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Pistons look to shake off last-second Lakers shock
Updated: 2004-06-10 10:01

The Detroit Pistons returned home vowing to shake off Kobe Bryant's last-second, game-tying 3-pointer and Los Angeles Lakers' Game 2 overtime win that evened the NBA Finals.

"The hangover was last night," Pistons coach Larry Brown said Wednesday. "That's over. We went to L.A. and gave ourselves a chance to win two games against a great team. That's the way we're going to look at it."

Bryant and Shaquille O'Neal combined for all of the Lakers' points in overtime and Los Angeles won 99-91.

The series shifts to The Palace of Auburn Hills for games Thursday, Sunday and Tuesday.

Los Angeles Lakers' Kobe Bryant celebrates as the game ends with the Lakers defeating the Detroit Pistons 99-91 in overtime during Game 2 of the NBA Finals in Los Angeles, June 8, 2004. Bryant was the high scorer with 33 points, and scored the game-tying shot in regulation. [Reuters/file]

The 3-pointer Bryant launched over high school rival Richard Hamilton left some wondering if the All-Star should have gotten a chance to get the shot off.

After the game, Brown had to defend his decision to not foul Bryant -- or O'Neal, who unexpectedly took the inbounds pass -- before Bryant tied the game with just over two seconds left.

The Pistons defended their Hall of Fame coach on Wednesday and placed the blame on themselves.

"Coach is always going to take a bulk of the criticism, but Coach ain't hitting no shots and Coach ain't making no turnovers," center Ben Wallace said.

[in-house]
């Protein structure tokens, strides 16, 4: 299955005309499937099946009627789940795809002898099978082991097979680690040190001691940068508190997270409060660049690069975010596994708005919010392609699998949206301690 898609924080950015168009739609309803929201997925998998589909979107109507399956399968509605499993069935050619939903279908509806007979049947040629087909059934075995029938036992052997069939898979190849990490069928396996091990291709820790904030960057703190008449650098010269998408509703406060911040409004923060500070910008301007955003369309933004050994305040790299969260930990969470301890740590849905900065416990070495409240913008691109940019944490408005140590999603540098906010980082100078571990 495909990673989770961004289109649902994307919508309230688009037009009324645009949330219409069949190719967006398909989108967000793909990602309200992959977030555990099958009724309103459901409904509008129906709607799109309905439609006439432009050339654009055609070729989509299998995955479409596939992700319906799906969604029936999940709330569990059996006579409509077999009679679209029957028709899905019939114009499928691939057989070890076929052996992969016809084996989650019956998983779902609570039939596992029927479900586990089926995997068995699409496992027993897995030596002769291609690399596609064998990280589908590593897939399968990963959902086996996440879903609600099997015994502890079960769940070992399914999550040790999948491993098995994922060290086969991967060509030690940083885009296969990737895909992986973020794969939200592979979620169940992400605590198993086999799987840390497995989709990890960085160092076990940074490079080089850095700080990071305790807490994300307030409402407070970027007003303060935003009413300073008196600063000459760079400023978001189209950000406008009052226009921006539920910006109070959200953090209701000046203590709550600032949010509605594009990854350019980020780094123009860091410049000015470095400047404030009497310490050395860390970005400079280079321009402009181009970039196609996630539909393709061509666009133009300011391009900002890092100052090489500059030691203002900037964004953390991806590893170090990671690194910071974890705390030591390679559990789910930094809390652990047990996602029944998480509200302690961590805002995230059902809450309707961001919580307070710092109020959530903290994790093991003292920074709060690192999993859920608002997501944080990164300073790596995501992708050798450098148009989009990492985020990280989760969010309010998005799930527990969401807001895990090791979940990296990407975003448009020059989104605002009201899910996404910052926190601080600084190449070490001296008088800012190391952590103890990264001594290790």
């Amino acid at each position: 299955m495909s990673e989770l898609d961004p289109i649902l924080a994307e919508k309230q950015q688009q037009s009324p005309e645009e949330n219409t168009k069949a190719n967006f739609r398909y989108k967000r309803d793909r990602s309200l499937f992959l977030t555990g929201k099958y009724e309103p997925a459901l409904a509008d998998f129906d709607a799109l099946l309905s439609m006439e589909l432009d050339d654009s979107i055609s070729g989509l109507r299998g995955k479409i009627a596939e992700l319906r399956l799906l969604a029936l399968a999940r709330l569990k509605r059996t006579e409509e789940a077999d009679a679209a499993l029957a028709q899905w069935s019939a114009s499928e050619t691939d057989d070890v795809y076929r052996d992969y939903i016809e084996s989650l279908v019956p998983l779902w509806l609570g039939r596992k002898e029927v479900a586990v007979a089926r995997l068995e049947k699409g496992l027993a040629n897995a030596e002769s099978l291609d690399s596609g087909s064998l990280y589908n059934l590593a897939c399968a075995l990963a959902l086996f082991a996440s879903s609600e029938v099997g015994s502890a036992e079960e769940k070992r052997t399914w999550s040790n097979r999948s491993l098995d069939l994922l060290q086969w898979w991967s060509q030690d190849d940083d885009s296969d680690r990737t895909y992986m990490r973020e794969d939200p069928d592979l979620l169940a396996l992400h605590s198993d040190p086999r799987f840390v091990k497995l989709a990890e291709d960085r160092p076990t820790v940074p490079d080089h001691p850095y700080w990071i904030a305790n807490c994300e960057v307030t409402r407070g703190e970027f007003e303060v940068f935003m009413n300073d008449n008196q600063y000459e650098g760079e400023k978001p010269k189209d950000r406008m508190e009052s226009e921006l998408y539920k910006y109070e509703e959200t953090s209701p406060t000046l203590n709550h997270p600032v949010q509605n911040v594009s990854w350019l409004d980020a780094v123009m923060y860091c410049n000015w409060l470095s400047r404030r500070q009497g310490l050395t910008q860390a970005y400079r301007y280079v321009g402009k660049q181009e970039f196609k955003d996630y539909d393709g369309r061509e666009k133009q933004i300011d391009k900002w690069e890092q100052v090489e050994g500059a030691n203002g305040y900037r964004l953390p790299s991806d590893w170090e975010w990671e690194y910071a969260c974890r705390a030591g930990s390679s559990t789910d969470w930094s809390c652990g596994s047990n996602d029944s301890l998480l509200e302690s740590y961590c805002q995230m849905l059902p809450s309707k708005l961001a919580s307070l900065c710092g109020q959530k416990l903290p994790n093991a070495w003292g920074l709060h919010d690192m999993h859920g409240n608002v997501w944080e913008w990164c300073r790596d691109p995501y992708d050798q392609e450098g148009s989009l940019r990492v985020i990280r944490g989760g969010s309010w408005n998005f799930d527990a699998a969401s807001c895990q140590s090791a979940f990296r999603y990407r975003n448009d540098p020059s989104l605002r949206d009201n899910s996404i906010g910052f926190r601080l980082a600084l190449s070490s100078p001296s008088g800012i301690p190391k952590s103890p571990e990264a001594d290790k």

The Pistons led 89-83 before O'Neal scored on a putback and free throw with 35.9 seconds to go, followed by Bryant's 3-pointer.

"We should have grabbed a couple of more rebounds before that play (Bryant's 3) happened," forward Rasheed Wallace said. "We should have made a couple of shots before that play happened."

The Pistons might have had their spirits broken by Bryant and the Lakers in Game 2, but otherwise they appear to be in much better shape than Los Angeles. The Lakers are nursing injuries to Karl Malone and Derek Fisher.

Fisher is hobbling with a sore right knee and has trouble driving the lane or guarding the most athletic opponents. Malone sprained the medial collateral ligament in his right knee early in Game 2 but played 39 minutes.

He would not commit Wednesday to playing in Game 3, but Lakers coach Phil Jackson said he expected to have him in the lineup -- perhaps wearing a knee brace.

Detroit Pistons Ben Wallace slam dunks past Los Angeles Lakers Shaquille O'Neal during Game 2 of the 2004 NBA Finals at the Staples Center in Los Angels, June 8, 2004. [Reuters/file]

Despite the devastating loss, the underdog Pistons have proved to be a much tougher opponent for the Lakers than most expected.

"We can play with anybody in the league and we're here," Rasheed Wallace said. "Granted they're a good team, but we ain't scared of nobody. I don't know why all you cats think we're scared of the Lakers or that the Lakers are this dominant force. We ain't scared of those cats, man."

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